Great news…Cycling improves your immune system

If you’re a regular reader of this blog, you’ll know that I’m a great fan of new research that proves the many benefits of cycling, and the latest shows that cycling improves your immune system. Wouldn’t you like to have the immune system of a 20 year old, when you’re really over 55?

In a recent study, published in a journal  called Aging Cell, researchers looked at 125 very active adult cyclists who were between ages 55 and 79. The researchers analysed their blood for markers of T-cells, which are known to help the immune system fight infections. The study authors then compared the cyclists to people in their same age group who did not exercise regularly, as well as younger adults between ages 20 and 36. Not only was T-cell activity higher in the active adults than the inactive men and women, but the cyclists were also producing the same level of T-cell activity as young adults in their 20s! Great news for cyclists.

“The immune system declines by about 2 to 3 per cent a year from our 20s, which is why older people are more susceptible to infections, conditions like rheumatoid arthritis and, potentially, cancer,” study author and professor Janet Lord, the director of the Institute of Inflammation and Ageing at the University of Birmingham in the United Kingdom, told the BBC. “Because the cyclists have the immune system of a 20-year-old rather than a 70 or 80 year old, it means they have added protection against all these issues.”

More research is needed, but the researchers write in the report that ageing is complex process that involves many factors like genetics, environment and lifestyle, and that their research suggests that physical activity—or inactivity—can be an important driver in how people age and how well their immune systems function.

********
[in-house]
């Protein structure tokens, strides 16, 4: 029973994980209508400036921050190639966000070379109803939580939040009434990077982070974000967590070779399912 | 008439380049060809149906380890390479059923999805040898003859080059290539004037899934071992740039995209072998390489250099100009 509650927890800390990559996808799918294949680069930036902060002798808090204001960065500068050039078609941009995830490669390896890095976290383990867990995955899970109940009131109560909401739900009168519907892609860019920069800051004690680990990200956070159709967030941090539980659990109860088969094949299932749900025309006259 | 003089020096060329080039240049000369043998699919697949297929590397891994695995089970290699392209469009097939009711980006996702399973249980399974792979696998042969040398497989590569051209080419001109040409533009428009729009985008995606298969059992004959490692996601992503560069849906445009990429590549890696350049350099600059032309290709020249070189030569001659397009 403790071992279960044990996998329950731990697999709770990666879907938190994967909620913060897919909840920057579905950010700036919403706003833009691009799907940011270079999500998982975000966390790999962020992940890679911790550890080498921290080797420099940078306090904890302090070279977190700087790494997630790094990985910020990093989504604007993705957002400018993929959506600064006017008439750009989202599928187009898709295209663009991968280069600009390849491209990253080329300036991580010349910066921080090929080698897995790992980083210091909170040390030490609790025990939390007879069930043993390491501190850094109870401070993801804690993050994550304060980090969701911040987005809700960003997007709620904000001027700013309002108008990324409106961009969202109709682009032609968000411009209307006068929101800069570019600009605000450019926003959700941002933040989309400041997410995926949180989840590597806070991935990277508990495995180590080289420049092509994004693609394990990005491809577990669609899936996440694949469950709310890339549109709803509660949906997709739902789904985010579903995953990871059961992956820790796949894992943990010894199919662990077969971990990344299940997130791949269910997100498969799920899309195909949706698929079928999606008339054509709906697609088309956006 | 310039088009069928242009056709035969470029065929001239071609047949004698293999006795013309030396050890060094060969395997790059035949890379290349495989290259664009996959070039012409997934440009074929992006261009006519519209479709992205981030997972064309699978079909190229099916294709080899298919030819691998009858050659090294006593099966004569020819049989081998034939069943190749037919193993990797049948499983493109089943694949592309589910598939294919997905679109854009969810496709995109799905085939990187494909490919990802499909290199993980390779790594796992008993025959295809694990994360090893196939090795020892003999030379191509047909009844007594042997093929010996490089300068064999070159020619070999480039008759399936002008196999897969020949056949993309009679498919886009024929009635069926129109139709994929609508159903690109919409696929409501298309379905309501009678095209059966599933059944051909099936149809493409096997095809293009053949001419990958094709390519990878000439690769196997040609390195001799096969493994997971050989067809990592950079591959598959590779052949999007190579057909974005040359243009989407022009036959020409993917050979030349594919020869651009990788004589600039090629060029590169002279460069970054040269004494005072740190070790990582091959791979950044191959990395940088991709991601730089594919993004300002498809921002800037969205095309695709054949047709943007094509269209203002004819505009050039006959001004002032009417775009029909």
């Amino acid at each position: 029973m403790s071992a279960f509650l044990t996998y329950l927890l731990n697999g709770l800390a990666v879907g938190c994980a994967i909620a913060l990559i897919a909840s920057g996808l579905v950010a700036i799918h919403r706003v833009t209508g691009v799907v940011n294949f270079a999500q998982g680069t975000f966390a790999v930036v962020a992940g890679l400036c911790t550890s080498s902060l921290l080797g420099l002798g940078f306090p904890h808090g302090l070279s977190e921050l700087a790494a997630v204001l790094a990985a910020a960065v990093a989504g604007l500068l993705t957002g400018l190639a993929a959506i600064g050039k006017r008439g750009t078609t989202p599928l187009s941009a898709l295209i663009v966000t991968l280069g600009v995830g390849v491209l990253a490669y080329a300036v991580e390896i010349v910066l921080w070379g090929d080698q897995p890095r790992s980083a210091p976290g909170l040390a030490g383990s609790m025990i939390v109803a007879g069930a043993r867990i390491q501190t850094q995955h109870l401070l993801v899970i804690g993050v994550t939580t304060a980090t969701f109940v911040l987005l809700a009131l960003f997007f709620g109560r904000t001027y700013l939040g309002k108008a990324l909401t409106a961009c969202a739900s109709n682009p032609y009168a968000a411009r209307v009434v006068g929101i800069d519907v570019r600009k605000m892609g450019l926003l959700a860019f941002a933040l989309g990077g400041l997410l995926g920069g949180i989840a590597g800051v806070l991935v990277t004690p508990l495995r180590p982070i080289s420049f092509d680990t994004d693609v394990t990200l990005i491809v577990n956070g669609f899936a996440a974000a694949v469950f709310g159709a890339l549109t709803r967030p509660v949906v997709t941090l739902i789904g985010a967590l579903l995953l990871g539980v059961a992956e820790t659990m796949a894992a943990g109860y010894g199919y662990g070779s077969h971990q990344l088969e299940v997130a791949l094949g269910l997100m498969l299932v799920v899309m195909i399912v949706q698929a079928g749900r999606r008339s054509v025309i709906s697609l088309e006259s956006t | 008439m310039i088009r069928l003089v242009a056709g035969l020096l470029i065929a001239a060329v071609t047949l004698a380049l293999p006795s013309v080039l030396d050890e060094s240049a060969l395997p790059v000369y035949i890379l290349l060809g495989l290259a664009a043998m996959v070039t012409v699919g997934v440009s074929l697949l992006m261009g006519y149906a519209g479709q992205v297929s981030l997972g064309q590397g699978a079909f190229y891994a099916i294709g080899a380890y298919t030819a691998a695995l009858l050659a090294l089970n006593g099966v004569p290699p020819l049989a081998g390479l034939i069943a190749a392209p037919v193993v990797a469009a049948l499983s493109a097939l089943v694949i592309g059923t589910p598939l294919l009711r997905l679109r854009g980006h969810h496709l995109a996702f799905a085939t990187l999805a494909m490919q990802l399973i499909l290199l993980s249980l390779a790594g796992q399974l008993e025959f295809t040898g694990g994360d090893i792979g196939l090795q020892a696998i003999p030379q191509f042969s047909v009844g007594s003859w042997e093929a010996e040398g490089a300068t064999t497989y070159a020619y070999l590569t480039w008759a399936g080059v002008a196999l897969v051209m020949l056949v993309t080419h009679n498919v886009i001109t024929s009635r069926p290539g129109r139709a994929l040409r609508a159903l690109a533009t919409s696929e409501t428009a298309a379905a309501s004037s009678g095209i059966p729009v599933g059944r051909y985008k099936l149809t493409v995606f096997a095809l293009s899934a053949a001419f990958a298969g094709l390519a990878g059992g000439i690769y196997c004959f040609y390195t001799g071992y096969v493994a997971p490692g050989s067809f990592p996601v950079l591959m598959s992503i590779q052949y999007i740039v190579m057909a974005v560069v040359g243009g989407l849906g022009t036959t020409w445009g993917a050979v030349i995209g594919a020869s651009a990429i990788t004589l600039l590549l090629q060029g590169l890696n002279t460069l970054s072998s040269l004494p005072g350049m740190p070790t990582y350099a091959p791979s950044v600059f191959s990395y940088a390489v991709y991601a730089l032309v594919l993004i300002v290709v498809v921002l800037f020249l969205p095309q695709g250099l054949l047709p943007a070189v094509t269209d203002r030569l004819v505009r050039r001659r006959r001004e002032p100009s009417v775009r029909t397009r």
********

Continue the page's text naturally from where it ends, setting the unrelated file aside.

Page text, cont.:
The researchers are planning to continue study the cyclists. “Our future studies in this cohort will aim to test immune function, notably the response to vaccination, as a clinical proof of the beneficial impact of physical activity on adaptive immune function in old age,” they conclude.

The findings suggests that the gradual decline of our immune system as we age, also known as immunesenescence, might be not so inevitable. “We conclude that many features of immunesenescence may be driven by reduced physical activity with age,” the authors wrote.

Of course, the study isn’t the first to show clear differences between active people and everyone else. Other research has long found that a sedentary lifestyle can increase the risk of a variety of chronic conditions like cardiovascular disease, obesity and certain cancers, especially the older you get.

But this new research does further highlight the role of a robust immune system in keeping older people healthier.

So that’s excellent news that cycling improves your immune system. Share your experiences via comments or the Women Who Cycle Facebook page.

One comment

  1. Hey Nick, is there reference articles would like to see if there is rheumatoid arthritis discussion. Pottsie

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